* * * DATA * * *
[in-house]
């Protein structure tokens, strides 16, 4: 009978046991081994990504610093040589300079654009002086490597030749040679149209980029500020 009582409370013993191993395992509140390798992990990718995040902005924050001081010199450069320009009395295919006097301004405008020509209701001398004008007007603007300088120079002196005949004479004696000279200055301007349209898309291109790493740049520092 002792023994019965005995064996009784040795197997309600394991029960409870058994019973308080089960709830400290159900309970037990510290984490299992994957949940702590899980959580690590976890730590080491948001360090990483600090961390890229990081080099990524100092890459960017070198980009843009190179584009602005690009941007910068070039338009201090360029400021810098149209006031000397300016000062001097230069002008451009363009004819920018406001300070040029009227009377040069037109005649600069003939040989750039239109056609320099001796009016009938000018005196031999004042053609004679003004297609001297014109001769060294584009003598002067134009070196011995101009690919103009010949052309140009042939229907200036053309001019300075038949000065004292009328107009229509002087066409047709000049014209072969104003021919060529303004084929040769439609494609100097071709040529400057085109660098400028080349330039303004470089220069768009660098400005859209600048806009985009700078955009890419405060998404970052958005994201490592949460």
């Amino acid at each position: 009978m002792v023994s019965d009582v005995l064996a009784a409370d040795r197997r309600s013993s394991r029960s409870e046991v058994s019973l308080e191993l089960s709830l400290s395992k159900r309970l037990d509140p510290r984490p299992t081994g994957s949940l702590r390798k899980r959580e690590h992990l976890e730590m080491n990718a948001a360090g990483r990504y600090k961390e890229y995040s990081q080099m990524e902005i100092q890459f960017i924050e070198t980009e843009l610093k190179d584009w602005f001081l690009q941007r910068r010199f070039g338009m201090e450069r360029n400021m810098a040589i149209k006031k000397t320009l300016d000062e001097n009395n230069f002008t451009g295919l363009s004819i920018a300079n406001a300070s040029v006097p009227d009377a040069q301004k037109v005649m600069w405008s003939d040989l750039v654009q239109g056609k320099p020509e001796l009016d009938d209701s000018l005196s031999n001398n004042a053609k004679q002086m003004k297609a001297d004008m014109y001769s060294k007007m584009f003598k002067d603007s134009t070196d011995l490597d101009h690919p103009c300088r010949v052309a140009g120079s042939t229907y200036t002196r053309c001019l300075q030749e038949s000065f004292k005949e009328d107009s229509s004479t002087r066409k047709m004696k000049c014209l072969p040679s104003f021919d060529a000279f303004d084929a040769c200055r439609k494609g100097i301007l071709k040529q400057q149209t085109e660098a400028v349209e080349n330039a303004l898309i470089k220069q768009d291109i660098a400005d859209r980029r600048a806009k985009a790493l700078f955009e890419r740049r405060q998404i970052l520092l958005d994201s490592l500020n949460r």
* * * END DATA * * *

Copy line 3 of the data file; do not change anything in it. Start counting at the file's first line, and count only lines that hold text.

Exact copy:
């Amino acid at each position: 009978m002792v023994s019965d009582v005995l064996a009784a409370d040795r197997r309600s013993s394991r029960s409870e046991v058994s019973l308080e191993l089960s709830l400290s395992k159900r309970l037990d509140p510290r984490p299992t081994g994957s949940l702590r390798k899980r959580e690590h992990l976890e730590m080491n990718a948001a360090g990483r990504y600090k961390e890229y995040s990081q080099m990524e902005i100092q890459f960017i924050e070198t980009e843009l610093k190179d584009w602005f001081l690009q941007r910068r010199f070039g338009m201090e450069r360029n400021m810098a040589i149209k006031k000397t320009l300016d000062e001097n009395n230069f002008t451009g295919l363009s004819i920018a300079n406001a300070s040029v006097p009227d009377a040069q301004k037109v005649m600069w405008s003939d040989l750039v654009q239109g056609k320099p020509e001796l009016d009938d209701s000018l005196s031999n001398n004042a053609k004679q002086m003004k297609a001297d004008m014109y001769s060294k007007m584009f003598k002067d603007s134009t070196d011995l490597d101009h690919p103009c300088r010949v052309a140009g120079s042939t229907y200036t002196r053309c001019l300075q030749e038949s000065f004292k005949e009328d107009s229509s004479t002087r066409k047709m004696k000049c014209l072969p040679s104003f021919d060529a000279f303004d084929a040769c200055r439609k494609g100097i301007l071709k040529q400057q149209t085109e660098a400028v349209e080349n330039a303004l898309i470089k220069q768009d291109i660098a400005d859209r980029r600048a806009k985009a790493l700078f955009e890419r740049r405060q998404i970052l520092l958005d994201s490592l500020n949460r």